AIDS drugs prevent sexual transmission of HIV in gay men

London: A European study of nearly 1000 gay couples has found antiretroviral drug treatments can prevent sexual transmission of the virus.

After eight years following the male couples who had sex without condoms, the study found no cases at all of HIV transmission within couples.

The study proves that using antiretroviral therapy to suppress the AIDS virus to undetectable levels also means it cannot be passed on via sex, the researchers said. It could signal a possible end to the AIDS epidemic.

"Our findings provide conclusive evidence for gay men that the risk of HIV transmission with suppressive ART is zero," said Alison Rodger, a professor at University College London who co-led the research.

This electron microscope image shows a human T cell, in blue, under attack by HIV, in yellow. (Colours were added by the source for clarity.)Credit:NIH/AP

She said this "powerful message" could help end the HIV pandemic by preventing the virus' transmission in high-risk populations. In this study alone, for example, the researchers estimate that the suppressive antiretrovial treatment prevented around 472 HIV transmissions during the eight years.

The study, published in the Lancet medical journal, assessed the risk of HIV transmission between serodifferent gay male couples – where one partner is HIV-positive and taking the antiretroviral drugs, and one is HIV-negative.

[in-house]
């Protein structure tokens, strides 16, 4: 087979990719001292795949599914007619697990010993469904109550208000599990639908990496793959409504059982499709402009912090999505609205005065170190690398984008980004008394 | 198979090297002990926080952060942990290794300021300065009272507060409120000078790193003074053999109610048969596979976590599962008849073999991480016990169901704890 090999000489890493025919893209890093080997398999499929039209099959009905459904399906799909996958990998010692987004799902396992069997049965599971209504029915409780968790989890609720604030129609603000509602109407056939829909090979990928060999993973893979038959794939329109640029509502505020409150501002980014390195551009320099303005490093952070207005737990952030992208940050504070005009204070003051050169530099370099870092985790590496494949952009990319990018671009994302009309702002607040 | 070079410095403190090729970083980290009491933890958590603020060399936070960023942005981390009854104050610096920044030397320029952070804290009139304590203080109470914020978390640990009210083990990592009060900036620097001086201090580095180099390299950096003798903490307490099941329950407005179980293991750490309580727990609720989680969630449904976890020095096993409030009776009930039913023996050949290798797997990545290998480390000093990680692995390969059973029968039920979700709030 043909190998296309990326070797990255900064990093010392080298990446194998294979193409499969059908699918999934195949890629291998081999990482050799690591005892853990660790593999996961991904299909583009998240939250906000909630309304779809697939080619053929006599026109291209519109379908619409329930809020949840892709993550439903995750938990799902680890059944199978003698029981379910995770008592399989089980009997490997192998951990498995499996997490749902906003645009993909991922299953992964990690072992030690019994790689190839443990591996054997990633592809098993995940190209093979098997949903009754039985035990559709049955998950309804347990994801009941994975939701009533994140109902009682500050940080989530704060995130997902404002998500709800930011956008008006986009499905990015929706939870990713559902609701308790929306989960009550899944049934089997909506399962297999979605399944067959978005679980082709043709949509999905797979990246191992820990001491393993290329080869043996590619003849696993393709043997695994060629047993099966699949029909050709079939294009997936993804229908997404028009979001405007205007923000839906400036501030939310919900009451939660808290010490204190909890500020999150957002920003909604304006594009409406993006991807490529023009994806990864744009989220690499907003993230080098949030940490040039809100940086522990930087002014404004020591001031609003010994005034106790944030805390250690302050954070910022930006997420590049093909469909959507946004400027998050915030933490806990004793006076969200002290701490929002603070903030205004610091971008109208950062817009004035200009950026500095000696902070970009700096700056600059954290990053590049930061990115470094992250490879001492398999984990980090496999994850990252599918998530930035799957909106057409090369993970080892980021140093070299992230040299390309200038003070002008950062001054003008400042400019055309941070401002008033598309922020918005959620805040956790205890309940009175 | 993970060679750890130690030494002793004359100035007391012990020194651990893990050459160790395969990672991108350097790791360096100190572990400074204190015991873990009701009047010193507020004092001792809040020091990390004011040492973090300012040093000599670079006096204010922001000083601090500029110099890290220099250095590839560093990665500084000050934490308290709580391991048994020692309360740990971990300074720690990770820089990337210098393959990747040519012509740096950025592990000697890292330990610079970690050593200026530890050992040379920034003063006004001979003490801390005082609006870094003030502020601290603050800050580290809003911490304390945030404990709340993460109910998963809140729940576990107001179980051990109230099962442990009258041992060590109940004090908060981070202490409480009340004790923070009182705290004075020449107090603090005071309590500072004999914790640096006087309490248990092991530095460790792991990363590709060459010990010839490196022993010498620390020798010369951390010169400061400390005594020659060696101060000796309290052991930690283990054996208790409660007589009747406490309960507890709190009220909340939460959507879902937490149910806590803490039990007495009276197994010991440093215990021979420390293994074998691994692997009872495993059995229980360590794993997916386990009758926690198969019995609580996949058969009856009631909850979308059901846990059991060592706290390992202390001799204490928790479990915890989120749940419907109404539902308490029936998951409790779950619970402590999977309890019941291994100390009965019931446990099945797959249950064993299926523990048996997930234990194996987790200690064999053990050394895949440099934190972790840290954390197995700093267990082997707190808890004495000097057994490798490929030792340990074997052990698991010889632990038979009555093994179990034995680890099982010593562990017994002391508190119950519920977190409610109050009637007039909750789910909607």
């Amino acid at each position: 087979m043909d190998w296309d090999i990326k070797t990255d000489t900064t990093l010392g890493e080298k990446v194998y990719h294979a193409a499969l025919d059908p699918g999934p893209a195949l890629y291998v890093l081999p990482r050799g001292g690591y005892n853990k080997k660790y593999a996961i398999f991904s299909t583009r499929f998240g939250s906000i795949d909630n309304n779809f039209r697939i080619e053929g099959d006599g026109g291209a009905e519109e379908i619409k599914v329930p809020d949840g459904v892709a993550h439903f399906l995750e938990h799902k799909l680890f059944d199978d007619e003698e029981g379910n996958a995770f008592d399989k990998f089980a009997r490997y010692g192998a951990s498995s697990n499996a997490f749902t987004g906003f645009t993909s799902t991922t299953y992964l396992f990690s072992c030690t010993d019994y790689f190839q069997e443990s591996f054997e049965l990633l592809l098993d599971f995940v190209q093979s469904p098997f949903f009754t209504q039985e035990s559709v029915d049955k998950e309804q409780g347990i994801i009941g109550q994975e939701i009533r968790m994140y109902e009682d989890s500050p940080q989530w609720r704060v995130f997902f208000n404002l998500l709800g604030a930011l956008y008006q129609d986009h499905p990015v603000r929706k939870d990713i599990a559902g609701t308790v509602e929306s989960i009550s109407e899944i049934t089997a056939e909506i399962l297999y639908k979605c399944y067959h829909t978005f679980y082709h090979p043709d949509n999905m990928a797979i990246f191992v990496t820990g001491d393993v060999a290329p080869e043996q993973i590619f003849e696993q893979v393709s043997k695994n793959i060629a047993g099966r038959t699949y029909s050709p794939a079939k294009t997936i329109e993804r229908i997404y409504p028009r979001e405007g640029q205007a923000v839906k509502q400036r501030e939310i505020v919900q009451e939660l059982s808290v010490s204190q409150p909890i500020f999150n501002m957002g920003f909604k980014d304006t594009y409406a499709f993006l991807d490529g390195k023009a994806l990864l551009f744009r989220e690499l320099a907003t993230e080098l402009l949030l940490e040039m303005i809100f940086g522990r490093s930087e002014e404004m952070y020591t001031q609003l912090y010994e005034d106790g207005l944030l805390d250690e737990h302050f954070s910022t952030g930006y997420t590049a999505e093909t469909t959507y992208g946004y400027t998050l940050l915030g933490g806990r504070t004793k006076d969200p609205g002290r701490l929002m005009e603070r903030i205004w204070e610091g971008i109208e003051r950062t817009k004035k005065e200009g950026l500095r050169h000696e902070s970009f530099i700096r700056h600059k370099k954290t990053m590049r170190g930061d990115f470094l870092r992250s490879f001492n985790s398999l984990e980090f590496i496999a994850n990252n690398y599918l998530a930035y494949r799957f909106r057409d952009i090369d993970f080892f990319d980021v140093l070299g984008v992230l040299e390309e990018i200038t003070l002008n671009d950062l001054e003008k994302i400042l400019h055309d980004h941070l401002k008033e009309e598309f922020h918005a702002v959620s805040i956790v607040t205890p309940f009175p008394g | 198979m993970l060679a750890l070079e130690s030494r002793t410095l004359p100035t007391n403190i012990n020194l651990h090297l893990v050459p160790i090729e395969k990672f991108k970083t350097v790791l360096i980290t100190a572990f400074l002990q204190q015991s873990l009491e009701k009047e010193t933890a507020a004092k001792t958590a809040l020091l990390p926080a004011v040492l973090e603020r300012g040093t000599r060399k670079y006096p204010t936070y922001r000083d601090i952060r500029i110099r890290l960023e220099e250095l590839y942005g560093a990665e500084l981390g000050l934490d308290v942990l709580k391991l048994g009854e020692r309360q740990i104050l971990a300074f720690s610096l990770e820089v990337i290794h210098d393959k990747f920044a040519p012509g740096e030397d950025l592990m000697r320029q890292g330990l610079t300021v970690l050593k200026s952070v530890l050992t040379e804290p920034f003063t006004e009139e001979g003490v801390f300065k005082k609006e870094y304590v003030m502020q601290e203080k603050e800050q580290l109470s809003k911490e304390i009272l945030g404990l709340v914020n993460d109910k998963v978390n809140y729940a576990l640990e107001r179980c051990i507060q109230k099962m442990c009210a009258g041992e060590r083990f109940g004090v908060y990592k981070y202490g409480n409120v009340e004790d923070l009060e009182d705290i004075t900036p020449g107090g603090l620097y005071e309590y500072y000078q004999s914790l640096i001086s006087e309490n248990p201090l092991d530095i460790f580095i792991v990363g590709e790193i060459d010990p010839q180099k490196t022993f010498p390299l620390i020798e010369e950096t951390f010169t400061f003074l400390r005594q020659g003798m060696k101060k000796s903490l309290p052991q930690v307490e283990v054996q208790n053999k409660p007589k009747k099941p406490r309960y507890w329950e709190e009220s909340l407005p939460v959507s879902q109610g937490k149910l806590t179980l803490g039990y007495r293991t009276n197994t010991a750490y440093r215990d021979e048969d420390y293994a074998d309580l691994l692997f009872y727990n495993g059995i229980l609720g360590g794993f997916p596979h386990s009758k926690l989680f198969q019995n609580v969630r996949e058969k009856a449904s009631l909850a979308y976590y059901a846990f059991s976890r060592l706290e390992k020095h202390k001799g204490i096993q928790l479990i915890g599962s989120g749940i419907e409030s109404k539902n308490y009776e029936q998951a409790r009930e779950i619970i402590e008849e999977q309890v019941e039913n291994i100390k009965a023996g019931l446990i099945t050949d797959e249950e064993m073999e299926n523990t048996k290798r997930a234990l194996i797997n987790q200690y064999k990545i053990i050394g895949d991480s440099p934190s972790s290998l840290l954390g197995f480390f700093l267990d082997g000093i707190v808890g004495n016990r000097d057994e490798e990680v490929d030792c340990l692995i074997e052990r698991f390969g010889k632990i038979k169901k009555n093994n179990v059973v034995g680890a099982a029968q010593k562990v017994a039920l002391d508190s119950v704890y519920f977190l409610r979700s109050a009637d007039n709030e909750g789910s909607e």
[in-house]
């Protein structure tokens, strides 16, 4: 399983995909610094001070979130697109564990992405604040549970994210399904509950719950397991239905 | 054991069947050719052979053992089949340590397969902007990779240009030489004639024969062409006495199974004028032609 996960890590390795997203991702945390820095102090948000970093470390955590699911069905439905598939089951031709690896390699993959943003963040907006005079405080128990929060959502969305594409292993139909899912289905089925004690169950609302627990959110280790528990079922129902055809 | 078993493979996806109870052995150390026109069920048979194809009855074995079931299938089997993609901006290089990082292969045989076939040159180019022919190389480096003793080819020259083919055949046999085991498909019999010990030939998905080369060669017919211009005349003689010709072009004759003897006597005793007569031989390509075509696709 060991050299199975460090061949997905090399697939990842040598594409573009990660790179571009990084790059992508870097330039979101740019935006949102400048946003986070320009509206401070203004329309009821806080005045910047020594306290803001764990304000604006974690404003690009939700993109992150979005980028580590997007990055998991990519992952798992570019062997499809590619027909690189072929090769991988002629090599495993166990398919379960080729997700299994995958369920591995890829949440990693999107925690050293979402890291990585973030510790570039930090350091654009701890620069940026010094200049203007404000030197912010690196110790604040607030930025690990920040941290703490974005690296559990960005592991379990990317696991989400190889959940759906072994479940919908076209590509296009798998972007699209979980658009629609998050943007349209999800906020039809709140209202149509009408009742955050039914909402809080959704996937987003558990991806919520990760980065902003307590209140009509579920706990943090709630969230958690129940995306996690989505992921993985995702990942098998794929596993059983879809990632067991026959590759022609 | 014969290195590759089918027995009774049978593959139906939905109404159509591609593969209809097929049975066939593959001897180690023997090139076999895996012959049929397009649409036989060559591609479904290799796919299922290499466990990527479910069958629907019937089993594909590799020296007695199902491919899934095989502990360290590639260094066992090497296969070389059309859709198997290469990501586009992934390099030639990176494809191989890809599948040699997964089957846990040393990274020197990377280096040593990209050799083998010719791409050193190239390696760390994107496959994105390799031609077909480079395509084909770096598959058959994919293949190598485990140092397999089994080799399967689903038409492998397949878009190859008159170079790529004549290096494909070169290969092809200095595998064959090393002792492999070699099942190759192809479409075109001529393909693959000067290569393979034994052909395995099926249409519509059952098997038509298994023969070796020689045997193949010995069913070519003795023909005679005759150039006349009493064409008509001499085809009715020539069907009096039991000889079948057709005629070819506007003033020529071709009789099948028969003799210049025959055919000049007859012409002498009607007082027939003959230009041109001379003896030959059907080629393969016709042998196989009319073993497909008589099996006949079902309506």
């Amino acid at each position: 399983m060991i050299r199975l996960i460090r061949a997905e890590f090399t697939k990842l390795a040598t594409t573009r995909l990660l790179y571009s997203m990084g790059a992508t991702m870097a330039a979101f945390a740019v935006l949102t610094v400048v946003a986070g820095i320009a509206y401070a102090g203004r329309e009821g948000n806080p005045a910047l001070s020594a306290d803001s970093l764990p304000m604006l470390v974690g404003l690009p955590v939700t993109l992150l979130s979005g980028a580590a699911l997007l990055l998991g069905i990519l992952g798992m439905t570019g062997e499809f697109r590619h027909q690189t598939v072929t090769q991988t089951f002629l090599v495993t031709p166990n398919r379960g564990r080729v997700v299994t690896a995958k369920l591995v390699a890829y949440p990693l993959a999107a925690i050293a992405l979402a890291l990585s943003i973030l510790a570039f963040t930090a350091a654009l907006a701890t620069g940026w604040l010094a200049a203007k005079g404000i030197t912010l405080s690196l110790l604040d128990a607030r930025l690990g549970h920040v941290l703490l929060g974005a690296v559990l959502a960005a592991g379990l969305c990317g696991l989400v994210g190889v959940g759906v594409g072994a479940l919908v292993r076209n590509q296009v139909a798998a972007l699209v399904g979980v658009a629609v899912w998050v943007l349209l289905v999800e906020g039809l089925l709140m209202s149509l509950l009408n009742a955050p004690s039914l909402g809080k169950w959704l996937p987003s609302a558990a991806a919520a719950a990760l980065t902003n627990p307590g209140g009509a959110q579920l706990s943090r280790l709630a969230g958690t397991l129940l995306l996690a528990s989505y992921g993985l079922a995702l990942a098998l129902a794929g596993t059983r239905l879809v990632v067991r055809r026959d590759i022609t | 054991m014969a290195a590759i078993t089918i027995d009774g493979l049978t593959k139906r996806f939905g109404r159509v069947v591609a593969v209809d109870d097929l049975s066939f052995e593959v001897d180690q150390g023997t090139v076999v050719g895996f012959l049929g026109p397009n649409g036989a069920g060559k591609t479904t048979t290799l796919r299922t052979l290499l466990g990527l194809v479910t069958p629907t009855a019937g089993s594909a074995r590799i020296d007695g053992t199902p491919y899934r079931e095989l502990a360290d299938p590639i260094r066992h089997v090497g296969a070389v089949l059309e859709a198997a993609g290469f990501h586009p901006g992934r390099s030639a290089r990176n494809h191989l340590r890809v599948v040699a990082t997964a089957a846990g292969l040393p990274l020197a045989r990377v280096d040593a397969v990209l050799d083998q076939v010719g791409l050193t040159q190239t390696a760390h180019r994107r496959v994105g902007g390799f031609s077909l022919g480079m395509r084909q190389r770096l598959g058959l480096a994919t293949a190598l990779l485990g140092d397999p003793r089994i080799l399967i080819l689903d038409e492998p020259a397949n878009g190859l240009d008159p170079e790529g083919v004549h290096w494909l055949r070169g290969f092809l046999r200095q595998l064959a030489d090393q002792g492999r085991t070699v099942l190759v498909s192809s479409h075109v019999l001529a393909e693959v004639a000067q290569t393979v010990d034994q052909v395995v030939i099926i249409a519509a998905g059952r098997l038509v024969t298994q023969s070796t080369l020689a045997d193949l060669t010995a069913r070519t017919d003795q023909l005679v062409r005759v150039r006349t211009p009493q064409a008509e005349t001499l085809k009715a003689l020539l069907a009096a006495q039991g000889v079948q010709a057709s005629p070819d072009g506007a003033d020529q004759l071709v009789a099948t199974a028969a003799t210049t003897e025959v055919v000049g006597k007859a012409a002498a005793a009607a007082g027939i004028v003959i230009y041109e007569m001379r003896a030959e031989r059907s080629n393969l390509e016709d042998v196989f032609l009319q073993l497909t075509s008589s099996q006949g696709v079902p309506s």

Its findings add to an earlier phase of the study which looked at HIV transmission risk for serodifferent heterosexual couples in the same circumstances. It also found zero risk.

While 15 of the men among the 972 gay couples in this phase did become infected with HIV during the eight years of follow-up, genetic testing showed their infections were with strains of HIV acquired from another sexual partner.

Since the start of the AIDS epidemic in the 1980s, more than 77 million people have become infected with HIV. Almost half of them – 35.4 million – have died of AIDS.

Global health experts say the fight against HIV is at a precarious point, with the annual number of AIDS deaths falling and the number of people getting antiretroviral treatment rising, but the number of new infections is stubbornly high at around 1.8 million new cases a year worldwide.

Rachel Baggaley, the World Health Organisation's coordinator for HIV prevention and testing, said this latest study "adds to the clear and consistent evidence" that HIV transmission to sexual partners does not occur when someone with HIV is on antiretroviral therapy (ART) and their virus is suppressed.

"Increasing access to HIV testing [and] ART … remains critical for individuals and is central to the HIV public health response," she said.


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